F Y16 PAYME N TS & E A R N I N G S $76,009,297 The Tobacco Settlement Endowment Trust (TSET) is funded by earnings from investments of payments from the 1998 Master Settlement Agreement (MSA) between 46 states and the tobacco industry. MSA payments to the state are divided—TSET receives 75 percent, the State Legislature receives 18.75 percent, and the Attorney General’s Office receives 6.25 percent. TSET’s endowment fund is constitutionally protected to ensure a growing revenue source dedicated to improving the health of Oklahomans.
MSA Payment to Oklahoma
Office of the Attorney General
State Legislature for Appropriation
Added to Endowment for Investment
Balance as of 6-30-16: $1,027,855,108
H EA LT H I N DI C ATO R S OK
2015 Source: BRFSS
2015 Source: Youth Tobacco Survey
Heart Disease Deaths (rate per 100,000)
Cancer Deaths (rate per 100,000)
Obesity - Adult
Obesity - Youth
150 Minutes Weekly Physical Activity - Adult
60-Minutes Daily Physical Activity - Youth
Fruit Consumption (at least 1 per day) - Adult
Fruit or Fruit Juice Intake, Past 7 Days - H.S. Students
Vegetable Consumption (at least 1 per day) - Adult
Vegetable Intake, Past 7 Days - H.S. Students
F Y16 B UD G ET A L LO C AT I O N S $50,624,038 Budget Allocations Funded by FY16 Earnings
Investment Earnings to TSET
Certified in November 2016; available for FY17 and beyond. Includes $27.1 million in FY16 endowment earnings and $18.8 million from reserve funds.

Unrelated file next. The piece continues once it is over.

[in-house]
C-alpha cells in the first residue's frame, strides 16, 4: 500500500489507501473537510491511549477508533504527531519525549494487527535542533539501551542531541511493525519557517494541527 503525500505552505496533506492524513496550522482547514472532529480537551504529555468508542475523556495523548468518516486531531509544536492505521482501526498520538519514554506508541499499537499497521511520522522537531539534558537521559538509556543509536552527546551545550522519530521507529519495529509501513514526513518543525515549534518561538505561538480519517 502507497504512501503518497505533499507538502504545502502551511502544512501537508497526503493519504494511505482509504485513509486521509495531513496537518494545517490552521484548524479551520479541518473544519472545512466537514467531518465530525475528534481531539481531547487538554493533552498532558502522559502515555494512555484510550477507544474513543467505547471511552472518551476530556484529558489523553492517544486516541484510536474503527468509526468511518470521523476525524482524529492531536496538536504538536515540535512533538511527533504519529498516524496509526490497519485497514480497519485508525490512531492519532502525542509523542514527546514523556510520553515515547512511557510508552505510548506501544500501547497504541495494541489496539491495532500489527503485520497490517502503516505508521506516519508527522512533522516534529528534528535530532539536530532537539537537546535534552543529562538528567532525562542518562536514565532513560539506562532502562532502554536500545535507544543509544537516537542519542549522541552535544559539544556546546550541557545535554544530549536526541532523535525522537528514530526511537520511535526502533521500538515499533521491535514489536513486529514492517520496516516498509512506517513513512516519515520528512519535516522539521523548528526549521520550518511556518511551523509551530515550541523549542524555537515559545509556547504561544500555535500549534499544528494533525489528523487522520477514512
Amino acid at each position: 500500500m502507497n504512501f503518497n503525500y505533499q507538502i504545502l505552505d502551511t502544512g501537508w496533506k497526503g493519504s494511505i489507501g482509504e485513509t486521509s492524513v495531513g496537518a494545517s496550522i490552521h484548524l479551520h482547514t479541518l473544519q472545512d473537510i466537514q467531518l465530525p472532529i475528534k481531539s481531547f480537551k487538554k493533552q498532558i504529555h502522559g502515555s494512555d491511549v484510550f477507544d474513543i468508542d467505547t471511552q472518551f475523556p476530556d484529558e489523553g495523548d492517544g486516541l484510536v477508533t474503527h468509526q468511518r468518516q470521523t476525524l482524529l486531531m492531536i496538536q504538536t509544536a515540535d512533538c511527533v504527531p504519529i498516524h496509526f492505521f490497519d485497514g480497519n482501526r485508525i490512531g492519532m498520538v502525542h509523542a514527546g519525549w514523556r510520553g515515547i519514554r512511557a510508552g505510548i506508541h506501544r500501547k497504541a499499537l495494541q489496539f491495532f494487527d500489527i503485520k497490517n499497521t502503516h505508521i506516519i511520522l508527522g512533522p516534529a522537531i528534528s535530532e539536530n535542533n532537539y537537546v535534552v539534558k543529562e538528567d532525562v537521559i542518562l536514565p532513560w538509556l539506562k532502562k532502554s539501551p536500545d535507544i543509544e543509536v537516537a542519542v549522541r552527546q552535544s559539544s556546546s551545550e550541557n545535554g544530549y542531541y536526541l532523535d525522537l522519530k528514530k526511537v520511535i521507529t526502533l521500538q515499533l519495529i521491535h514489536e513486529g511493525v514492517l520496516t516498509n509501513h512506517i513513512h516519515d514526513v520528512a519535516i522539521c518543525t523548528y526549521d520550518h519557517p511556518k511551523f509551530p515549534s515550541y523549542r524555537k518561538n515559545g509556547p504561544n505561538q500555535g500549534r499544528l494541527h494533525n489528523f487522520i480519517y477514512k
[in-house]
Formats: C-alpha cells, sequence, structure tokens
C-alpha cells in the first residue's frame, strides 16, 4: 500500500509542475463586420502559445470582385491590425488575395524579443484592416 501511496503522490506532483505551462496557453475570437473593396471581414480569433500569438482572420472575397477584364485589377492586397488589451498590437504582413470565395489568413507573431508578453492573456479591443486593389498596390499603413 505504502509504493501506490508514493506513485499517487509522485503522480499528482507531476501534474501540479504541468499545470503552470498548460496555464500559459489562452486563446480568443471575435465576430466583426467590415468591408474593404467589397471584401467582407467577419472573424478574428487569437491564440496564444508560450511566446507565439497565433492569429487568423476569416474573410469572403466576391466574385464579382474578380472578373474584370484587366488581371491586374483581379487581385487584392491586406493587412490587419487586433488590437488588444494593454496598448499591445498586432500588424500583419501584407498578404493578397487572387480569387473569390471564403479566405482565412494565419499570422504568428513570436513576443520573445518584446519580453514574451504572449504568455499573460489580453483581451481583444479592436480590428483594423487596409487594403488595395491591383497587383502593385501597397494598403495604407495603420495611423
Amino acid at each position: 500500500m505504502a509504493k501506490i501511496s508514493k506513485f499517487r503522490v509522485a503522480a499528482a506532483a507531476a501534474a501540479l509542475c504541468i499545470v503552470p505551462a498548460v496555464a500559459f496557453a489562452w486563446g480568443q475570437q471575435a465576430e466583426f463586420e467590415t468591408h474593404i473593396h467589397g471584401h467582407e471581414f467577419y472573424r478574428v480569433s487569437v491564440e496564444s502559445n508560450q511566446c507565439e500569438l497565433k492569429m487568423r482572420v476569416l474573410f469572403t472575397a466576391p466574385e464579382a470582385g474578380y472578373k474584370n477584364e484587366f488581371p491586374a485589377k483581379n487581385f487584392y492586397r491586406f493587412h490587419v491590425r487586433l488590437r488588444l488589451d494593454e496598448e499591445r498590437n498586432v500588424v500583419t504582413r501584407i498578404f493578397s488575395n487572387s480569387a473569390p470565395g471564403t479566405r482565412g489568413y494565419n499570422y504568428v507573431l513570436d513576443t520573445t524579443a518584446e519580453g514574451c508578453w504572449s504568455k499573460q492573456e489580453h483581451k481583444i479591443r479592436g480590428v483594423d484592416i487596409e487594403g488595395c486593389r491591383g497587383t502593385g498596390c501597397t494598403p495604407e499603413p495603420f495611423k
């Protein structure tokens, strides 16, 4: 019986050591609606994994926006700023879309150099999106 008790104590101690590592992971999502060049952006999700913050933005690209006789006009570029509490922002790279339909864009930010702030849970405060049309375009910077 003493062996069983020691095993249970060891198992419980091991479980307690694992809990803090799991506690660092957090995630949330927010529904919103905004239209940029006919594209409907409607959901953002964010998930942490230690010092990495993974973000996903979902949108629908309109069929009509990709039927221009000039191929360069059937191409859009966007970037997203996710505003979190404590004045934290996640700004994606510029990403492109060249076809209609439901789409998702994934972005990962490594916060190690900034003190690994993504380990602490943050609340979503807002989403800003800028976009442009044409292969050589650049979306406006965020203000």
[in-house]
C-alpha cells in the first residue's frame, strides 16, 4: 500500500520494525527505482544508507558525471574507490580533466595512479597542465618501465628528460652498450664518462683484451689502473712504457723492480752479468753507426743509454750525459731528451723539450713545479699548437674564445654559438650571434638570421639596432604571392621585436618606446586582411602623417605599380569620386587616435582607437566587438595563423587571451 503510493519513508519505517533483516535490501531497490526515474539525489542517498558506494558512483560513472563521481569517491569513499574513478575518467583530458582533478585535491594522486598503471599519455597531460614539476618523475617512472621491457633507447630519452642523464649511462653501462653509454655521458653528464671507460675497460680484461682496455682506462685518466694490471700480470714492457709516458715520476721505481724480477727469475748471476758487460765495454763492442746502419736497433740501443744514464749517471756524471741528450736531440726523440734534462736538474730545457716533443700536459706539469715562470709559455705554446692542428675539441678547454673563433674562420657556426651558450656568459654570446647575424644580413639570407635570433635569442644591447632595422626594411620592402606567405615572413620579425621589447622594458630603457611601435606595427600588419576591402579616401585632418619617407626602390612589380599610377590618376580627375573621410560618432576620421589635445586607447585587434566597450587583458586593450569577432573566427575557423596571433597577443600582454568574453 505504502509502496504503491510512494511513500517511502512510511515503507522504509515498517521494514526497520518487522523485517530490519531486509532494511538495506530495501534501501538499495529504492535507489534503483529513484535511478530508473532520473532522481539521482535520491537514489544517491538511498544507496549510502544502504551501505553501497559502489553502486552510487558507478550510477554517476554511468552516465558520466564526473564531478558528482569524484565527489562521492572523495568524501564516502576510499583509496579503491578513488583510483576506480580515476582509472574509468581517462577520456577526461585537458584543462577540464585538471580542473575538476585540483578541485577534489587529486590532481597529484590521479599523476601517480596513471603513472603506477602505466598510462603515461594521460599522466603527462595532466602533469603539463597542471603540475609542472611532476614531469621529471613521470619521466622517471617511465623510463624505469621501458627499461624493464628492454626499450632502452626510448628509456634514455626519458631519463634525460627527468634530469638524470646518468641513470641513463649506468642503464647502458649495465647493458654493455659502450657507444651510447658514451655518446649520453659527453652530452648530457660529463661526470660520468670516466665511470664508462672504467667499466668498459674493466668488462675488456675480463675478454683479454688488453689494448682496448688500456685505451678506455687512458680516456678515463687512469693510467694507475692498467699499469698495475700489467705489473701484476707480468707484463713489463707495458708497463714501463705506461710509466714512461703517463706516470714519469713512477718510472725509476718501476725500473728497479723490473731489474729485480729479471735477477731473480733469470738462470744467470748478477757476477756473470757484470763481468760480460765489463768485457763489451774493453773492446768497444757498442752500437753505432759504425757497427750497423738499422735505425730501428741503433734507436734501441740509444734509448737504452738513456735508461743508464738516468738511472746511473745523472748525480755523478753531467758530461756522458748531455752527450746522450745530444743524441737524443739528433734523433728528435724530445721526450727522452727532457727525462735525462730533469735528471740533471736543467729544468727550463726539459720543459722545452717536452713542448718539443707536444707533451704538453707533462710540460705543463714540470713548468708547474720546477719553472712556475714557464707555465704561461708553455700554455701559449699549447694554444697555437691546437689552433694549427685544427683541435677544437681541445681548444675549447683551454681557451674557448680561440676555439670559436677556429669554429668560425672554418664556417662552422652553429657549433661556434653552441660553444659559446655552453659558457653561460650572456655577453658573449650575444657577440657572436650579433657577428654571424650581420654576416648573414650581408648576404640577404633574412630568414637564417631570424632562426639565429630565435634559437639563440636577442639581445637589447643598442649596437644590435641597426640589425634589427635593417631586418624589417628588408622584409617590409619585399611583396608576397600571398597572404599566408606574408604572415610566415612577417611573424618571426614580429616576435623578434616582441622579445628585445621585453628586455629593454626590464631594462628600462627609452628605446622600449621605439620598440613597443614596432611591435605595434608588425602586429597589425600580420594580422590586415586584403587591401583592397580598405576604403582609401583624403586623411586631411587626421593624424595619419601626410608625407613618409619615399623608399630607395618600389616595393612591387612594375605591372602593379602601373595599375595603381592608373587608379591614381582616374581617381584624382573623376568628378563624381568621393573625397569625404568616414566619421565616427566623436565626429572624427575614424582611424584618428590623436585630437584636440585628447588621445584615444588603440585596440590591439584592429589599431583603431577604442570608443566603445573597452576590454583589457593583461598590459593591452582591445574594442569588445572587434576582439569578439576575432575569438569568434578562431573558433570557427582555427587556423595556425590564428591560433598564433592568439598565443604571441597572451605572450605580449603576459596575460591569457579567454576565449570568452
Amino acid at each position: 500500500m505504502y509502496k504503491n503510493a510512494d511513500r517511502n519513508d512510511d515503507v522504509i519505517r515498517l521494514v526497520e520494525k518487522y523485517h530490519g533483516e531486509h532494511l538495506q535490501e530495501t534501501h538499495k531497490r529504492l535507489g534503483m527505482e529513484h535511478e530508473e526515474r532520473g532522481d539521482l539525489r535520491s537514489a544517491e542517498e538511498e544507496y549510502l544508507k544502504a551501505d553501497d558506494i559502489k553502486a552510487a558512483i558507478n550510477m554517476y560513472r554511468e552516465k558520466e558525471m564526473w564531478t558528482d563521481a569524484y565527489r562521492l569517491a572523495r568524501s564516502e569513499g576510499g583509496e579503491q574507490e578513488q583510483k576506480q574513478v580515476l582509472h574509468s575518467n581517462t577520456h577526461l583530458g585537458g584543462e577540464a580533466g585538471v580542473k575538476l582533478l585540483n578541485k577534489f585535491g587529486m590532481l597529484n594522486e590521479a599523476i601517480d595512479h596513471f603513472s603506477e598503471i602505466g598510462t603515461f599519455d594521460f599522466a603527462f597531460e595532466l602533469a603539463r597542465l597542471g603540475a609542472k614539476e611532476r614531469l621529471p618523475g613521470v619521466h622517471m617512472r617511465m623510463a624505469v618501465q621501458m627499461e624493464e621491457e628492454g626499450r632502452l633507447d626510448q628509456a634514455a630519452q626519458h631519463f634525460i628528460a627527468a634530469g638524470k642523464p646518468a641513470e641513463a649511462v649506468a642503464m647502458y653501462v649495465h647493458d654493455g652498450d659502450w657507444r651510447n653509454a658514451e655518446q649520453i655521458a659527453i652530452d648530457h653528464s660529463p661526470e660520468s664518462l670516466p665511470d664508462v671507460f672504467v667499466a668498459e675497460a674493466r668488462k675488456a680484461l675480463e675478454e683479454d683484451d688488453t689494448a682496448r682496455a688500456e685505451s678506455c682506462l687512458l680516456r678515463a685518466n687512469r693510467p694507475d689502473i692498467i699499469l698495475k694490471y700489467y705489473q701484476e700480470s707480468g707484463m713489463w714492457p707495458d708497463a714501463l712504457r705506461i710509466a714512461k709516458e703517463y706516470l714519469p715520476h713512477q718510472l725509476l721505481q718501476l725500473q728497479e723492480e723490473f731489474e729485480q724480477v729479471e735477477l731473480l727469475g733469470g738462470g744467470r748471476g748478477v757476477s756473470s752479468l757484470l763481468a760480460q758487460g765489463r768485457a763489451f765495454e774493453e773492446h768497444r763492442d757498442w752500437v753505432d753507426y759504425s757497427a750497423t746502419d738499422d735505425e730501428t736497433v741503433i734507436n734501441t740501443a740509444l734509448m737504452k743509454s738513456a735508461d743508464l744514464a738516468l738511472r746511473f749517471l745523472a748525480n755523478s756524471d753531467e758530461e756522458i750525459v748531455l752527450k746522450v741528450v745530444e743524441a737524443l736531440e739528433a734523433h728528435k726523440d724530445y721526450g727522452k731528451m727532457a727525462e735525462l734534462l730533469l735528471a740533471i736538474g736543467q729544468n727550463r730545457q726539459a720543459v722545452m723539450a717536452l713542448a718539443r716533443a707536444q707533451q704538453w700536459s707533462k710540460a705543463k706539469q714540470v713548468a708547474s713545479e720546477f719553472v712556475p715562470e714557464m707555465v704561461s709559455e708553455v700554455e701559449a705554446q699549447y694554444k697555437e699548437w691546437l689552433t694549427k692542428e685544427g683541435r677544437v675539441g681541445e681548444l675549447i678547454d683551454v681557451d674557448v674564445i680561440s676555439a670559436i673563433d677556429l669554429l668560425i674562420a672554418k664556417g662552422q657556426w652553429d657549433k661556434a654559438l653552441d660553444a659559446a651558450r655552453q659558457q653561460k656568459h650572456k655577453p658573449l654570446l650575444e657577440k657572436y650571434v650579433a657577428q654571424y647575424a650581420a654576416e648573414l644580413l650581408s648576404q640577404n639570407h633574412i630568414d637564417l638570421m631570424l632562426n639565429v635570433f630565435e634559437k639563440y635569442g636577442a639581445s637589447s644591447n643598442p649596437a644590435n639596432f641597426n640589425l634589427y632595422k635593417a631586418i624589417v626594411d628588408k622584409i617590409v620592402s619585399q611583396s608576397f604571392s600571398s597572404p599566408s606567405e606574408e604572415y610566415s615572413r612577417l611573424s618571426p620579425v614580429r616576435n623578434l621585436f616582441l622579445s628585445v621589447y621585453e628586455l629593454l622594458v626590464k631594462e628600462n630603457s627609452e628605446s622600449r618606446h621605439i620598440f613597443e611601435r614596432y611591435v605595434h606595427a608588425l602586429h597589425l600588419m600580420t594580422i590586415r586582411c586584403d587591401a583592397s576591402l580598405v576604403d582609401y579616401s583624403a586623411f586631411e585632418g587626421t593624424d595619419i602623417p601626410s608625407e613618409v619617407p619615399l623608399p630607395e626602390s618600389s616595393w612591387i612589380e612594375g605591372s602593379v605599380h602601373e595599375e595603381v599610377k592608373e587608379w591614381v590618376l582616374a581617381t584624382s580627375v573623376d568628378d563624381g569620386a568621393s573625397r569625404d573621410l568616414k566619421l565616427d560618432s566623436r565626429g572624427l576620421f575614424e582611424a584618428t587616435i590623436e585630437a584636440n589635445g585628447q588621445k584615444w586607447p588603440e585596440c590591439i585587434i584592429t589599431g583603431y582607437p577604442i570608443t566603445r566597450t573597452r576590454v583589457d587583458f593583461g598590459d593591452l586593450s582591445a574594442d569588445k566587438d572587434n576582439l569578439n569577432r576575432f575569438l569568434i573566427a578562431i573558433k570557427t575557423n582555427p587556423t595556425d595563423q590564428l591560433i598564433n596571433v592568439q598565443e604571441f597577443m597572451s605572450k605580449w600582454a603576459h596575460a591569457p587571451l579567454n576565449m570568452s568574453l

Only the earnings from endowment investments are used to fund grants and programs that seek to reduce cancer and cardiovascular disease. Appointed Board of Directors oversee expenditures.
19.82% Tobacco Prevention 12.11% Obesity Prevention 27.31% Health Communications 23.03% Research 3.45% Administration 6.68% Program & Grant Support 4.44% Health Systems 3.05% Evaluation .10% Conference Sponsorships
F Y16 G R A N TS
Conference Sponsorships ($50,000) $5,000 · Schools for Healthy Lifestyles $5,000 · Center for Child Abuse & Neglect $1,750 · Oklahoma Association for Health, Physical Education, Recreation and Dance $5,000 · Oklahoma Institute for Child Advocacy
$201,000 · Physicians Manpower Training Commission - Oklahoma Medical Loan Repayment Program
$50,000 · Piedmont
$316,000 · Rescue Social Change - Free the Night
$20,000 · Summit
Health Systems Initiatives ($398,000)
$20,000 · Warner
$359,000 · Oklahoma Department of Mental Health and Substance Services
$10,000 · Woodward
$723,000 · Oklahoma Hospital Association
$42,000 · Sand Springs $20,000 · Taft $45,000 · Weatherford
Healthy Schools Incentive Grants ($150,125)
234,000 · OHCA - Sooner Quit Provider Engagement
$5,000 · Oklahoma Primary Care Association
$20,000 · Achille $20,000 · Boynton
$5,000 · Oklahoma State School Board Association
$20,000 · Cleo Springs